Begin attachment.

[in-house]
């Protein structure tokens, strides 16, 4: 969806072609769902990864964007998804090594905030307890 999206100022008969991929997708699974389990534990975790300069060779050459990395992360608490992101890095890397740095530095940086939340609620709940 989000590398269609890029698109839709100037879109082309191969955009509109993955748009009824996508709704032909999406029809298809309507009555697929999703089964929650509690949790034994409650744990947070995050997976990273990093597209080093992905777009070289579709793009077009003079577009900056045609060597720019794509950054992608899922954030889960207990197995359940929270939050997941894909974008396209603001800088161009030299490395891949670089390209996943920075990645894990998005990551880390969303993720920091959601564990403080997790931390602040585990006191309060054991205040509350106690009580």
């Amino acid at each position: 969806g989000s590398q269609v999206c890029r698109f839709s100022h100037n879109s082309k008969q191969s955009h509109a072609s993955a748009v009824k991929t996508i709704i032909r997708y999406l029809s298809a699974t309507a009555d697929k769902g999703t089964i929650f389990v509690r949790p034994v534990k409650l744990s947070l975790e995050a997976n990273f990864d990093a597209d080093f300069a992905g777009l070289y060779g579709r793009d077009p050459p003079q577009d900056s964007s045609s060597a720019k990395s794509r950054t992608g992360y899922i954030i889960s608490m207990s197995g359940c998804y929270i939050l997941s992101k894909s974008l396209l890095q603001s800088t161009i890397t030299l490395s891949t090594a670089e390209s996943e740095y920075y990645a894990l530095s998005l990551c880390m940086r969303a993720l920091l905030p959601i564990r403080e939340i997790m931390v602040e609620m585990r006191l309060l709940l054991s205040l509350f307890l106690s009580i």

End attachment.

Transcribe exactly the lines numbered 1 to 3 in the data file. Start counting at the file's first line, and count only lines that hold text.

[in-house]
């Protein structure tokens, strides 16, 4: 969806072609769902990864964007998804090594905030307890 999206100022008969991929997708699974389990534990975790300069060779050459990395992360608490992101890095890397740095530095940086939340609620709940 989000590398269609890029698109839709100037879109082309191969955009509109993955748009009824996508709704032909999406029809298809309507009555697929999703089964929650509690949790034994409650744990947070995050997976990273990093597209080093992905777009070289579709793009077009003079577009900056045609060597720019794509950054992608899922954030889960207990197995359940929270939050997941894909974008396209603001800088161009030299490395891949670089390209996943920075990645894990998005990551880390969303993720920091959601564990403080997790931390602040585990006191309060054991205040509350106690009580």
């Amino acid at each position: 969806g989000s590398q269609v999206c890029r698109f839709s100022h100037n879109s082309k008969q191969s955009h509109a072609s993955a748009v009824k991929t996508i709704i032909r997708y999406l029809s298809a699974t309507a009555d697929k769902g999703t089964i929650f389990v509690r949790p034994v534990k409650l744990s947070l975790e995050a997976n990273f990864d990093a597209d080093f300069a992905g777009l070289y060779g579709r793009d077009p050459p003079q577009d900056s964007s045609s060597a720019k990395s794509r950054t992608g992360y899922i954030i889960s608490m207990s197995g359940c998804y929270i939050l997941s992101k894909s974008l396209l890095q603001s800088t161009i890397t030299l490395s891949t090594a670089e390209s996943e740095y920075y990645a894990l530095s998005l990551c880390m940086r969303a993720l920091l905030p959601i564990r403080e939340i997790m931390v602040e609620m585990r006191l309060l709940l054991s205040l509350f307890l106690s009580i």